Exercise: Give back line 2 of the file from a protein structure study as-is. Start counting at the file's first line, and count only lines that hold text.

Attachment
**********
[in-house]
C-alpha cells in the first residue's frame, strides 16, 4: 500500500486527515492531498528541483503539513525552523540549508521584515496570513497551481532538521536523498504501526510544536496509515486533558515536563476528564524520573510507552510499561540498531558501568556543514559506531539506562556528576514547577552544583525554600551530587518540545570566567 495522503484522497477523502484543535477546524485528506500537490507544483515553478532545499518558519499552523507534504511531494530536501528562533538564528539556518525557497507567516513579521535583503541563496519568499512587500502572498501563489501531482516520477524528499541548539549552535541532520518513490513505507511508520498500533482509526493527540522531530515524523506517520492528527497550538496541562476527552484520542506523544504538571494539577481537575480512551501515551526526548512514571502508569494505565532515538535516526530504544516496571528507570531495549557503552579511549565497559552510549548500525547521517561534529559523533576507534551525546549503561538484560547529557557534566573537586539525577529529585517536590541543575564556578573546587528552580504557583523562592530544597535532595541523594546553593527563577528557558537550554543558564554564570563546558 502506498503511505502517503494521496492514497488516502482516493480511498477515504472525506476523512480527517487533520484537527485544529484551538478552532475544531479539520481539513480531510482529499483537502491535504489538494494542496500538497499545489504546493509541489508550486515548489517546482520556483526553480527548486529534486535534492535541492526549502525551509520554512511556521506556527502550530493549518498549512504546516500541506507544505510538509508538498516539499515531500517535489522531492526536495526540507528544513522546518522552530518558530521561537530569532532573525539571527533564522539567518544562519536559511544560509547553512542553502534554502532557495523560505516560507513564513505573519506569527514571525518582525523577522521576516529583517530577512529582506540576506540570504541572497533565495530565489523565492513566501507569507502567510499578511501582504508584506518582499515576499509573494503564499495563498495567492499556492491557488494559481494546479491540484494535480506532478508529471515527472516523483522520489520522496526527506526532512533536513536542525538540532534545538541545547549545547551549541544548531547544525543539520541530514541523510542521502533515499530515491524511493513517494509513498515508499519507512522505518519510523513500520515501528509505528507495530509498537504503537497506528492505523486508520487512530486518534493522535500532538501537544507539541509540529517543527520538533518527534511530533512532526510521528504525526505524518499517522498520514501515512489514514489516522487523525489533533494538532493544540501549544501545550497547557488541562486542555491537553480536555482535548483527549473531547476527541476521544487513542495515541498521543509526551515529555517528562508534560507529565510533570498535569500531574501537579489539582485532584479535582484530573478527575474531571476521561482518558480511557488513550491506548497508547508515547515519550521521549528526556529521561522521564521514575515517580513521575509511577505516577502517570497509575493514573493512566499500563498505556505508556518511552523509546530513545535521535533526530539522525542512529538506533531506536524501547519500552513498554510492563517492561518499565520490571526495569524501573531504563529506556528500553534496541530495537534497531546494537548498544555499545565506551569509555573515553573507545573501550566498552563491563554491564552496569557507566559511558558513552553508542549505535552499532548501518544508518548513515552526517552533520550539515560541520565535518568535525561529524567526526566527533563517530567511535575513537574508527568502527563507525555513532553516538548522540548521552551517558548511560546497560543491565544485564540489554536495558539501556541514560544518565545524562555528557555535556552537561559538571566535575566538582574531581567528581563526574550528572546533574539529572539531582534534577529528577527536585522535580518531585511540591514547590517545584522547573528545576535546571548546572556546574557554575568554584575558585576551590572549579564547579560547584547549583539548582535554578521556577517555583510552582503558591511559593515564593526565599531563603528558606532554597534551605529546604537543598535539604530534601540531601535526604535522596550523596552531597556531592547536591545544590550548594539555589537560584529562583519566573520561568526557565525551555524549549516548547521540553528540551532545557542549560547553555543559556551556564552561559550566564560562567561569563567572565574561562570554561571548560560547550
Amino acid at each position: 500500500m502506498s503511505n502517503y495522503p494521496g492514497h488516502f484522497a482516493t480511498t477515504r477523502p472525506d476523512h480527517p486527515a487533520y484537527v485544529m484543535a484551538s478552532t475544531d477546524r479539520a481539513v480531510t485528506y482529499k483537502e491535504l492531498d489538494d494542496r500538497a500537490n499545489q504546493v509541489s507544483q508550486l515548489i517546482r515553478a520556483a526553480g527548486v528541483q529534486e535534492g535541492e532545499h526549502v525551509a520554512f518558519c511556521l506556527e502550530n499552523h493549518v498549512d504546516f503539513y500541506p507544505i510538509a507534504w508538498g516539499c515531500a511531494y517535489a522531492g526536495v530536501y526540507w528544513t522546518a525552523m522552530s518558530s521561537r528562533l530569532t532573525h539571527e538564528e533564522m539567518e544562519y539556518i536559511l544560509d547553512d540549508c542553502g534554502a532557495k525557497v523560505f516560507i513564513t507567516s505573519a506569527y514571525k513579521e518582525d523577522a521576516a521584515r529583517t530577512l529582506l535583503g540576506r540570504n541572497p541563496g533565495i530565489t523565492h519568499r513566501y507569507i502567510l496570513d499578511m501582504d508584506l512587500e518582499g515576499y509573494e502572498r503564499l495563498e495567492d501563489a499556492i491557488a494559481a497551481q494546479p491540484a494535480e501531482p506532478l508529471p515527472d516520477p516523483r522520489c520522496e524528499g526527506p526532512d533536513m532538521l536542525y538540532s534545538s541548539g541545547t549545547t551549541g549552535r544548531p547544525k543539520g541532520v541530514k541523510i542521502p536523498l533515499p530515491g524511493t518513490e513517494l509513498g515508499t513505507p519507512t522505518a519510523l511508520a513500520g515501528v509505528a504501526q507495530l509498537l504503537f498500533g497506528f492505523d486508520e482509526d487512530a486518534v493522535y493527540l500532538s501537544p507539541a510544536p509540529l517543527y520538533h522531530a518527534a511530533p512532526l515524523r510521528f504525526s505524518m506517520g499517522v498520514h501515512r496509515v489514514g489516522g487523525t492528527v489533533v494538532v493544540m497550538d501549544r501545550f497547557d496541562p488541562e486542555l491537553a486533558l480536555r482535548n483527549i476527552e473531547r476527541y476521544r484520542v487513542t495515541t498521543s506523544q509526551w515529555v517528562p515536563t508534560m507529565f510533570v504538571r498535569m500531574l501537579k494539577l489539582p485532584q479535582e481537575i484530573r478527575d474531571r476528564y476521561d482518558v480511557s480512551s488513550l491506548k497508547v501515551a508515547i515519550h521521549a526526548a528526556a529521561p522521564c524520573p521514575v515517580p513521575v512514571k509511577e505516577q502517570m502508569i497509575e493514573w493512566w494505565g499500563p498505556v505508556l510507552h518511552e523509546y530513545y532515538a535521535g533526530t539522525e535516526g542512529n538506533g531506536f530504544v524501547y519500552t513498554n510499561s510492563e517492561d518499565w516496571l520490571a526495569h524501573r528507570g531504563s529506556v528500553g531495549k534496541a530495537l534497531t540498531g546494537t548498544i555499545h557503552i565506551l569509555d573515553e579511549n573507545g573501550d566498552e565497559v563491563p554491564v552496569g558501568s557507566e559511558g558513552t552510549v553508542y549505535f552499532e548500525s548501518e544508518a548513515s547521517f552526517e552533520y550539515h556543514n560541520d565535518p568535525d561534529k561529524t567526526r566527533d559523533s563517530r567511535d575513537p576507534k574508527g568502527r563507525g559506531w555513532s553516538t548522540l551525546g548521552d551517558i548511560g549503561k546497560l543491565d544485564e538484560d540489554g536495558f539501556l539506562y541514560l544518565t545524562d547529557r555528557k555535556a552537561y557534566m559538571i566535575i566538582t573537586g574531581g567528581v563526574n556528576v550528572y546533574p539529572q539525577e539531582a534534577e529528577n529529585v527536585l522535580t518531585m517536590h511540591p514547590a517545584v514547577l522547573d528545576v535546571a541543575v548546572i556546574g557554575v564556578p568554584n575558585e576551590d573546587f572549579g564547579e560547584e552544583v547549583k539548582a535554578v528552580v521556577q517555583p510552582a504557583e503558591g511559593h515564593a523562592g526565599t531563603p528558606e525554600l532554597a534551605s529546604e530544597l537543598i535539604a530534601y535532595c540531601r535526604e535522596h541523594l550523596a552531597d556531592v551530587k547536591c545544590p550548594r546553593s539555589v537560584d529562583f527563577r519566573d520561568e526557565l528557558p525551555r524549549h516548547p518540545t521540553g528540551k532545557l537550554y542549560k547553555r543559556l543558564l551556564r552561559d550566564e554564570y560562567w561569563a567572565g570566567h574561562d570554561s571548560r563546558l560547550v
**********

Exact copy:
C-alpha cells in the first residue's frame, strides 16, 4: 500500500486527515492531498528541483503539513525552523540549508521584515496570513497551481532538521536523498504501526510544536496509515486533558515536563476528564524520573510507552510499561540498531558501568556543514559506531539506562556528576514547577552544583525554600551530587518540545570566567 495522503484522497477523502484543535477546524485528506500537490507544483515553478532545499518558519499552523507534504511531494530536501528562533538564528539556518525557497507567516513579521535583503541563496519568499512587500502572498501563489501531482516520477524528499541548539549552535541532520518513490513505507511508520498500533482509526493527540522531530515524523506517520492528527497550538496541562476527552484520542506523544504538571494539577481537575480512551501515551526526548512514571502508569494505565532515538535516526530504544516496571528507570531495549557503552579511549565497559552510549548500525547521517561534529559523533576507534551525546549503561538484560547529557557534566573537586539525577529529585517536590541543575564556578573546587528552580504557583523562592530544597535532595541523594546553593527563577528557558537550554543558564554564570563546558 502506498503511505502517503494521496492514497488516502482516493480511498477515504472525506476523512480527517487533520484537527485544529484551538478552532475544531479539520481539513480531510482529499483537502491535504489538494494542496500538497499545489504546493509541489508550486515548489517546482520556483526553480527548486529534486535534492535541492526549502525551509520554512511556521506556527502550530493549518498549512504546516500541506507544505510538509508538498516539499515531500517535489522531492526536495526540507528544513522546518522552530518558530521561537530569532532573525539571527533564522539567518544562519536559511544560509547553512542553502534554502532557495523560505516560507513564513505573519506569527514571525518582525523577522521576516529583517530577512529582506540576506540570504541572497533565495530565489523565492513566501507569507502567510499578511501582504508584506518582499515576499509573494503564499495563498495567492499556492491557488494559481494546479491540484494535480506532478508529471515527472516523483522520489520522496526527506526532512533536513536542525538540532534545538541545547549545547551549541544548531547544525543539520541530514541523510542521502533515499530515491524511493513517494509513498515508499519507512522505518519510523513500520515501528509505528507495530509498537504503537497506528492505523486508520487512530486518534493522535500532538501537544507539541509540529517543527520538533518527534511530533512532526510521528504525526505524518499517522498520514501515512489514514489516522487523525489533533494538532493544540501549544501545550497547557488541562486542555491537553480536555482535548483527549473531547476527541476521544487513542495515541498521543509526551515529555517528562508534560507529565510533570498535569500531574501537579489539582485532584479535582484530573478527575474531571476521561482518558480511557488513550491506548497508547508515547515519550521521549528526556529521561522521564521514575515517580513521575509511577505516577502517570497509575493514573493512566499500563498505556505508556518511552523509546530513545535521535533526530539522525542512529538506533531506536524501547519500552513498554510492563517492561518499565520490571526495569524501573531504563529506556528500553534496541530495537534497531546494537548498544555499545565506551569509555573515553573507545573501550566498552563491563554491564552496569557507566559511558558513552553508542549505535552499532548501518544508518548513515552526517552533520550539515560541520565535518568535525561529524567526526566527533563517530567511535575513537574508527568502527563507525555513532553516538548522540548521552551517558548511560546497560543491565544485564540489554536495558539501556541514560544518565545524562555528557555535556552537561559538571566535575566538582574531581567528581563526574550528572546533574539529572539531582534534577529528577527536585522535580518531585511540591514547590517545584522547573528545576535546571548546572556546574557554575568554584575558585576551590572549579564547579560547584547549583539548582535554578521556577517555583510552582503558591511559593515564593526565599531563603528558606532554597534551605529546604537543598535539604530534601540531601535526604535522596550523596552531597556531592547536591545544590550548594539555589537560584529562583519566573520561568526557565525551555524549549516548547521540553528540551532545557542549560547553555543559556551556564552561559550566564560562567561569563567572565574561562570554561571548560560547550